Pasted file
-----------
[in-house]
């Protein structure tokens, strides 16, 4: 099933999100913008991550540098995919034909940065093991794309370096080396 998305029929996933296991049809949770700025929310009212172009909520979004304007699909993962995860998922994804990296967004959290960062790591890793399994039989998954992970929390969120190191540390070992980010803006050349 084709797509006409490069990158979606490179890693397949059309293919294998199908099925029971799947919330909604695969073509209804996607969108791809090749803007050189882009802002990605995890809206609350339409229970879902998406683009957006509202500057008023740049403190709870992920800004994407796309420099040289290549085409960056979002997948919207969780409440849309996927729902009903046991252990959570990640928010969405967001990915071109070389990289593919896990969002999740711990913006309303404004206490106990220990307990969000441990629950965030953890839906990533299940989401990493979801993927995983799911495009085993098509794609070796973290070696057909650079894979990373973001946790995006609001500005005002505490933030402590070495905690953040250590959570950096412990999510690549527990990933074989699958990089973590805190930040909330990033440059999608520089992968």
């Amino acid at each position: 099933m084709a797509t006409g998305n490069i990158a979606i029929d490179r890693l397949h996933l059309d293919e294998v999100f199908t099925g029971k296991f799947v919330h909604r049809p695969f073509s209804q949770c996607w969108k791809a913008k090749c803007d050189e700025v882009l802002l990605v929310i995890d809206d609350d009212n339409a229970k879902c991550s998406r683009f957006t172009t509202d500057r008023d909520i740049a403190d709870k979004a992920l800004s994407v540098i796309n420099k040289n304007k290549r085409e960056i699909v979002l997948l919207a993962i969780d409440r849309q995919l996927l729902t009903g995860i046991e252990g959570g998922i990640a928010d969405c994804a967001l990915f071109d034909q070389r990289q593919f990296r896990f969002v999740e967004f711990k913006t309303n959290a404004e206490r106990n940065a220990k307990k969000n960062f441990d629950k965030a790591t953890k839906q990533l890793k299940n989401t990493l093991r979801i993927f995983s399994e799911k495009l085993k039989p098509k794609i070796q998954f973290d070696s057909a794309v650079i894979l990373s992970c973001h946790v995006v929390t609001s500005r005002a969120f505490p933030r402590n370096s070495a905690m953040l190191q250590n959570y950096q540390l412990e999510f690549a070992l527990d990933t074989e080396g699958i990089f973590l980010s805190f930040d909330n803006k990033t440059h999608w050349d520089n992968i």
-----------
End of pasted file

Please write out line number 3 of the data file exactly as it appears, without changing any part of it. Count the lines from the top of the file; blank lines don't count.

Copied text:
């Amino acid at each position: 099933m084709a797509t006409g998305n490069i990158a979606i029929d490179r890693l397949h996933l059309d293919e294998v999100f199908t099925g029971k296991f799947v919330h909604r049809p695969f073509s209804q949770c996607w969108k791809a913008k090749c803007d050189e700025v882009l802002l990605v929310i995890d809206d609350d009212n339409a229970k879902c991550s998406r683009f957006t172009t509202d500057r008023d909520i740049a403190d709870k979004a992920l800004s994407v540098i796309n420099k040289n304007k290549r085409e960056i699909v979002l997948l919207a993962i969780d409440r849309q995919l996927l729902t009903g995860i046991e252990g959570g998922i990640a928010d969405c994804a967001l990915f071109d034909q070389r990289q593919f990296r896990f969002v999740e967004f711990k913006t309303n959290a404004e206490r106990n940065a220990k307990k969000n960062f441990d629950k965030a790591t953890k839906q990533l890793k299940n989401t990493l093991r979801i993927f995983s399994e799911k495009l085993k039989p098509k794609i070796q998954f973290d070696s057909a794309v650079i894979l990373s992970c973001h946790v995006v929390t609001s500005r005002a969120f505490p933030r402590n370096s070495a905690m953040l190191q250590n959570y950096q540390l412990e999510f690549a070992l527990d990933t074989e080396g699958i990089f973590l980010s805190f930040d909330n803006k990033t440059h999608w050349d520089n992968i």